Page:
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VR Kritik

Bob Chen
*Note: This is geared for ‘less experienced’ judges. It contains many informal wording

Intro
Because the resolution has no materialistic substance, I negate the resolution:
Resolved, It is just for the United States to use military force to prevent the acquisition of
nuclear weapons by nations that pose a military threat.

Value
I value Justice as giving each their dues. This should be the value for the round as
the resolution asks the question of whether or not military action is just.

Kriterion
My criterion is proof of existence in the natural reality. One necessary component
of justice is that the just object must exist at all as what the object is specified. This is
kind of hard to comprehend so I will simplify this. Say an apple is just, but a
computerized apple is not just as it does not truly exist and cannot be just. My criterion is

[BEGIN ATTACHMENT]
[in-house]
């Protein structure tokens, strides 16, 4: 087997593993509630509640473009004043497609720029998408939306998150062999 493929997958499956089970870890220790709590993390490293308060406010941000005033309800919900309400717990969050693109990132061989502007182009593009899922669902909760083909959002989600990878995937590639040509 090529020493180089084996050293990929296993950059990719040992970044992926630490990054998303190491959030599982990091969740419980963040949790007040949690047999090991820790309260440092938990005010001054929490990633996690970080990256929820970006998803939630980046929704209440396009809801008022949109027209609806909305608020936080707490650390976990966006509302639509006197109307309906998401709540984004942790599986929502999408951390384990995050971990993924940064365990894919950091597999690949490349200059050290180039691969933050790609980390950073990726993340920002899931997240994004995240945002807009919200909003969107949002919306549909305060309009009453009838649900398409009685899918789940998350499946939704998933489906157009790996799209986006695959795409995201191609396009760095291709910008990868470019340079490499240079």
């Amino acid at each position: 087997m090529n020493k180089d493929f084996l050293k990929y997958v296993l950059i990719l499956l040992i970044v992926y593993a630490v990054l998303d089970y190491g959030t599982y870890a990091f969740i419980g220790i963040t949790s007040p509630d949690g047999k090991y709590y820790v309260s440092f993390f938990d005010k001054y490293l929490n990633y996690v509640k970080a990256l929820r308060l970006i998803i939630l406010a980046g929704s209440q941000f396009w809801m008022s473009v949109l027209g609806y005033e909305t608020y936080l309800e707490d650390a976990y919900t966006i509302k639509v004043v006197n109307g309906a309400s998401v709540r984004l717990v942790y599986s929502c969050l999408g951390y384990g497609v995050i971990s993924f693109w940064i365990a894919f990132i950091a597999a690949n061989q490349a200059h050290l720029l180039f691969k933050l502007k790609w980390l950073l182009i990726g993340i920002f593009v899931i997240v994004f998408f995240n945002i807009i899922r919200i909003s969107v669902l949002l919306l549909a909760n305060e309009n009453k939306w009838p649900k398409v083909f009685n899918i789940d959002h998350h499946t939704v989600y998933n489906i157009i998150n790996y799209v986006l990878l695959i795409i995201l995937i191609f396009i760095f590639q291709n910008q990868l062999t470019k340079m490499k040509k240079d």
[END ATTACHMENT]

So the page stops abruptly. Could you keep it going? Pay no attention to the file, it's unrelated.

saying that in order to fulfill it, my opponent, or I must prove that the world exists in the
natural reality and is not a computer simulation or dream. This criterion fulfills all other
values as all values depend on the natural reality

Body
All of my opponent’s arguments assume that the world is a natural reality and is not
computerized. However this is flawed. Jaron Lanier explains how the world is a complex
virtual reality, or VR,
Robotics researcher Hans Moravec originated the argument that we are probably already
living in VR: If it is possible to build virtual realities sophisticated enough to